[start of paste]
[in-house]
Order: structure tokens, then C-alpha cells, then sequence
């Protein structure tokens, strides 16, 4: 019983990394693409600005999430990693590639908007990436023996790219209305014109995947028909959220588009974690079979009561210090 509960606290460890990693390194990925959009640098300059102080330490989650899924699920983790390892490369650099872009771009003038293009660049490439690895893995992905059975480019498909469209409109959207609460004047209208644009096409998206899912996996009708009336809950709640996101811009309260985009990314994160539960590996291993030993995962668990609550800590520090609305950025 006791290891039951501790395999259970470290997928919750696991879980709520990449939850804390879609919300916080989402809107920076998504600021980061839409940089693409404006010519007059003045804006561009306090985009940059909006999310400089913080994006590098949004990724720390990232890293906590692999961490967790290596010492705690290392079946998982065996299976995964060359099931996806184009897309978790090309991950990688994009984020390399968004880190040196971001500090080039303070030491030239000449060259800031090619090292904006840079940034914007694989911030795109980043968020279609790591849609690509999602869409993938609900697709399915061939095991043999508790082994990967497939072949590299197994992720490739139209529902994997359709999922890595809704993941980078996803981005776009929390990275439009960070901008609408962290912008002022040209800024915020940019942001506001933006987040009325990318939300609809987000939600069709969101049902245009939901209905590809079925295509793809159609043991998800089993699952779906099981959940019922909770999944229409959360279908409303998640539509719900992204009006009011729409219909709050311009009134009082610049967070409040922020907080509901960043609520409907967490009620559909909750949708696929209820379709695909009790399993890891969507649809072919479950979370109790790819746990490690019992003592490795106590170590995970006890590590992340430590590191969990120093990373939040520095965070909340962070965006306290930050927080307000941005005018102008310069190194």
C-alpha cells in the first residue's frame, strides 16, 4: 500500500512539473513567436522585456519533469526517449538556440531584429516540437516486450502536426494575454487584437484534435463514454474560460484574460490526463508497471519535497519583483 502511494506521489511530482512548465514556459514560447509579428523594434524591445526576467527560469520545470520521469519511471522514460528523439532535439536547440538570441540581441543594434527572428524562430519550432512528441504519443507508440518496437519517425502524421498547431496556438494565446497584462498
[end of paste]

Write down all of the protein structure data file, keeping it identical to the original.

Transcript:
[in-house]
Order: structure tokens, then C-alpha cells, then sequence
């Protein structure tokens, strides 16, 4: 019983990394693409600005999430990693590639908007990436023996790219209305014109995947028909959220588009974690079979009561210090 509960606290460890990693390194990925959009640098300059102080330490989650899924699920983790390892490369650099872009771009003038293009660049490439690895893995992905059975480019498909469209409109959207609460004047209208644009096409998206899912996996009708009336809950709640996101811009309260985009990314994160539960590996291993030993995962668990609550800590520090609305950025 006791290891039951501790395999259970470290997928919750696991879980709520990449939850804390879609919300916080989402809107920076998504600021980061839409940089693409404006010519007059003045804006561009306090985009940059909006999310400089913080994006590098949004990724720390990232890293906590692999961490967790290596010492705690290392079946998982065996299976995964060359099931996806184009897309978790090309991950990688994009984020390399968004880190040196971001500090080039303070030491030239000449060259800031090619090292904006840079940034914007694989911030795109980043968020279609790591849609690509999602869409993938609900697709399915061939095991043999508790082994990967497939072949590299197994992720490739139209529902994997359709999922890595809704993941980078996803981005776009929390990275439009960070901008609408962290912008002022040209800024915020940019942001506001933006987040009325990318939300609809987000939600069709969101049902245009939901209905590809079925295509793809159609043991998800089993699952779906099981959940019922909770999944229409959360279908409303998640539509719900992204009006009011729409219909709050311009009134009082610049967070409040922020907080509901960043609520409907967490009620559909909750949708696929209820379709695909009790399993890891969507649809072919479950979370109790790819746990490690019992003592490795106590170590995970006890590590992340430590590191969990120093990373939040520095965070909340962070965006306290930050927080307000941005005018102008310069190194």
C-alpha cells in the first residue's frame, strides 16, 4: 500500500512539473513567436522585456519533469526517449538556440531584429516540437516486450502536426494575454487584437484534435463514454474560460484574460490526463508497471519535497519583483 502511494506521489511530482512548465514556459514560447509579428523594434524591445526576467527560469520545470520521469519511471522514460528523439532535439536547440538570441540581441543594434527572428524562430519550432512528441504519443507508440518496437519517425502524421498547431496556438494565446497584462498